9/11 Survey Sheds Little Light on City Kids' Health
LOWER MANHATTAN — Nearly 11 years after 9/11's cloud of toxic dust descended on Lower Manhattan — enveloping several schools and hundreds of children — researchers still know very little about its effect on the youngest survivors.
To learn more, the World Trade Center Health Registry sent surveys to more than 1,300 Downtown adolescents and their parents late last fall, asking about the impact of 9/11 on their health.
But just one in three families responded to the survey, even after the deadline was extended twice, most recently to Sept. 30.
"The more people fill out the survey, the better our ability to understand their health," said Mark Farfel, director of the World Trade Center Health Registry which tracks more than 70,000 people who were Downtown on 9/11 or in the days that followed.
"This is really likely to be our last opportunity to survey this adolescent population," Farfel added, because by the time of the next survey, in 2015, nearly all of the children enrolled in the registry will have aged into adulthood.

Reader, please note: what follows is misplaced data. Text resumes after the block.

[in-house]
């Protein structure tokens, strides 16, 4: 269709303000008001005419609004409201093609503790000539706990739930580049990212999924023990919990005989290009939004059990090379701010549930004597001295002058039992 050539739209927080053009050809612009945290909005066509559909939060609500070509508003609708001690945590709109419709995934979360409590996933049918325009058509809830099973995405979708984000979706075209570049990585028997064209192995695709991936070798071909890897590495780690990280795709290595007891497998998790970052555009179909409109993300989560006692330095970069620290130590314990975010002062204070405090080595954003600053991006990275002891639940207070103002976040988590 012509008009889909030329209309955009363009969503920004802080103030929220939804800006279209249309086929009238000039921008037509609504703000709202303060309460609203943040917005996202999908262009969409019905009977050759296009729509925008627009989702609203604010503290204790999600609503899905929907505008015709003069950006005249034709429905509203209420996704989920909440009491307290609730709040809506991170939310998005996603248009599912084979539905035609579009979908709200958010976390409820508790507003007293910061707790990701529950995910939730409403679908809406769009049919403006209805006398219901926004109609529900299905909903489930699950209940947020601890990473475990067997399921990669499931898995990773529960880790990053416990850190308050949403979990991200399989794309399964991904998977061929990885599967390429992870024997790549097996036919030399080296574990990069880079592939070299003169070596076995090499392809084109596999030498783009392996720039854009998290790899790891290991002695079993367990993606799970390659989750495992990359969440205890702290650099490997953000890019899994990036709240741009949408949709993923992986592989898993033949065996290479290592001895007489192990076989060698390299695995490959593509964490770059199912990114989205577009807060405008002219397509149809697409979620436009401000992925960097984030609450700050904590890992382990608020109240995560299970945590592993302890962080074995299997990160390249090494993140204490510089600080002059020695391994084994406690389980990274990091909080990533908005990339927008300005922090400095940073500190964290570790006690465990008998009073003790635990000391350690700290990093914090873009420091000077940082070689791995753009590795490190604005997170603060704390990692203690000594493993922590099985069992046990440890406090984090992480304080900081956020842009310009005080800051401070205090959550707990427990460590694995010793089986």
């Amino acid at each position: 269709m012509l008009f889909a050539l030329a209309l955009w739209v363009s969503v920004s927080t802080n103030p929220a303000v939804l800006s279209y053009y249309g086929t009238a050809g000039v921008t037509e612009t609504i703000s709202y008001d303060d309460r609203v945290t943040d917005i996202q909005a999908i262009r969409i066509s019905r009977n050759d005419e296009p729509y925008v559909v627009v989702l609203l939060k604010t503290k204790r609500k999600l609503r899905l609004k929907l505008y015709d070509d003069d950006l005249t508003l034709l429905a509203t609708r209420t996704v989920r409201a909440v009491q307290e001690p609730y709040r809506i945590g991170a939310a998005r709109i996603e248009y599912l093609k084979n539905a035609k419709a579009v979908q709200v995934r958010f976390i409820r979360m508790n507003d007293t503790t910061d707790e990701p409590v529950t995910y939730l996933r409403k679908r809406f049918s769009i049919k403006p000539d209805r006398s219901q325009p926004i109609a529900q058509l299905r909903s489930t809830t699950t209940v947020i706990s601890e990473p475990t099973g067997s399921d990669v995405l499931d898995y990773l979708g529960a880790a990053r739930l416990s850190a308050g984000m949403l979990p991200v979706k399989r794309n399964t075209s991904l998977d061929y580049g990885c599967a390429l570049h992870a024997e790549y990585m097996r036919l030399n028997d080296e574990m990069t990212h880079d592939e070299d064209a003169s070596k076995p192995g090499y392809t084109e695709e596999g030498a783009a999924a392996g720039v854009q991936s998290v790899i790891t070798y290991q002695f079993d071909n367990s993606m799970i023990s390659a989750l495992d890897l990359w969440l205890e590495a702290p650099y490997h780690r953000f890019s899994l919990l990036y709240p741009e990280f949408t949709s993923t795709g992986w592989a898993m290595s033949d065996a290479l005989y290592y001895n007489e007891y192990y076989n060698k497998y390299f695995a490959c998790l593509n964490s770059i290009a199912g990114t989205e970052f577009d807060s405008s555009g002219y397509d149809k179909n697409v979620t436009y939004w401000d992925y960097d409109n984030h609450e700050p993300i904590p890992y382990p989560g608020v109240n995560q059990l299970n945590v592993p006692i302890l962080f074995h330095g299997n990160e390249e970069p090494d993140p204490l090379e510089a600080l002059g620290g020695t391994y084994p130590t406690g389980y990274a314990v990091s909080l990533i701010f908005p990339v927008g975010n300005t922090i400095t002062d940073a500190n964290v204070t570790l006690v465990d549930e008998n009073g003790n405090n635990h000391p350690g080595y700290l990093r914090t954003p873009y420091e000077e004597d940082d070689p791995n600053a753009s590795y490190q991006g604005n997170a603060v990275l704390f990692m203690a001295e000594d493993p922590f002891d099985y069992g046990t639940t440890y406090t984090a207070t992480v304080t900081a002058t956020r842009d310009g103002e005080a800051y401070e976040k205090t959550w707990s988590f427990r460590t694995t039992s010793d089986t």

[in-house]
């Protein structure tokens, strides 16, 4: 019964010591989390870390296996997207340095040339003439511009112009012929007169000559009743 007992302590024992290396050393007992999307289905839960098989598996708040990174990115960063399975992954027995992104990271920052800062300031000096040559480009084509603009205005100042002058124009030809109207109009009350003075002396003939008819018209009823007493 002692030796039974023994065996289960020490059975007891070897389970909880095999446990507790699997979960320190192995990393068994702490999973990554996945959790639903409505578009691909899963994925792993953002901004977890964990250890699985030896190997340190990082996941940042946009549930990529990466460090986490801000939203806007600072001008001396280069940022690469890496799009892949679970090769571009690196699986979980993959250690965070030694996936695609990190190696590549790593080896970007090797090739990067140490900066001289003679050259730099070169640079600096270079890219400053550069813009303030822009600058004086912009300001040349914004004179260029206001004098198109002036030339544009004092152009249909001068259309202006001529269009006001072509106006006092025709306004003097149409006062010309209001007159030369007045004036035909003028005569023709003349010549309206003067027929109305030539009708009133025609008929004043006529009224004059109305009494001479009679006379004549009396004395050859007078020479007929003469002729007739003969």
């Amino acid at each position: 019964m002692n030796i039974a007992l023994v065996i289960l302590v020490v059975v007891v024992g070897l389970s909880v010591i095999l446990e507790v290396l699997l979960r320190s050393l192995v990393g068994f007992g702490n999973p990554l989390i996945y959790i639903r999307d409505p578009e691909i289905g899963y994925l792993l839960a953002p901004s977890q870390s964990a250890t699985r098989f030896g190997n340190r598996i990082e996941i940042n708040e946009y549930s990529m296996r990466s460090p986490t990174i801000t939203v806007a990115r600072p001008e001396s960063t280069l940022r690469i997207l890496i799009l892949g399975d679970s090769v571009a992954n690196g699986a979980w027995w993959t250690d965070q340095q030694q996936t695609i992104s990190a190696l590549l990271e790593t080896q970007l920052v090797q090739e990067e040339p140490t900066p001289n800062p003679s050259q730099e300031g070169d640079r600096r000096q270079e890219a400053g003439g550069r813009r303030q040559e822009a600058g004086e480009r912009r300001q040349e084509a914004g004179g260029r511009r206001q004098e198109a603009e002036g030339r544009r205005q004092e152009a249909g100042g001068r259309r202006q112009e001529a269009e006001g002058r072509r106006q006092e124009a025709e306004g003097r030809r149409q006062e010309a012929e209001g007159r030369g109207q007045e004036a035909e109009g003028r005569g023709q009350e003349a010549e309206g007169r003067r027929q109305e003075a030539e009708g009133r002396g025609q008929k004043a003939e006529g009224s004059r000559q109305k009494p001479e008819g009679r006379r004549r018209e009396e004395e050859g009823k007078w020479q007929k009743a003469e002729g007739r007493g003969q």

Early studies on children and 9/11 showed that those who were exposed to the dust were twice as likely to develop asthma soon afterward, but there is very little research about other health impacts. Farfel estimates that for every 9/11 study about children, there are at least 10 about adults.
The World Trade Center Health Registry survey includes one questionnaire for the adolescents and a separate one for their parents, asking about everything from respiratory issues to difficulty concentrating in school.
The survey takes about 20 minutes to fill out and can be done on paper, over the phone or online.
In addition to mailing several paper surveys to the adolescents and their parents, the registry also followed up with phone calls and in-person visits and extended the deadline first from spring to summer and then from summer to the end of September.
Farfel thinks some parents may be reluctant to discuss 9/11 with their kids, especially if the children were extremely young when it happened.
Other parents may think there is no need to fill out the survey if their children are healthy — but Farfel said he wants to hear from everyone who is enrolled in the registry, regardless of whether they have any 9/11-related symptoms.
For more information about the survey or to request a copy, call 1-866-692-9827 or email email@example.com.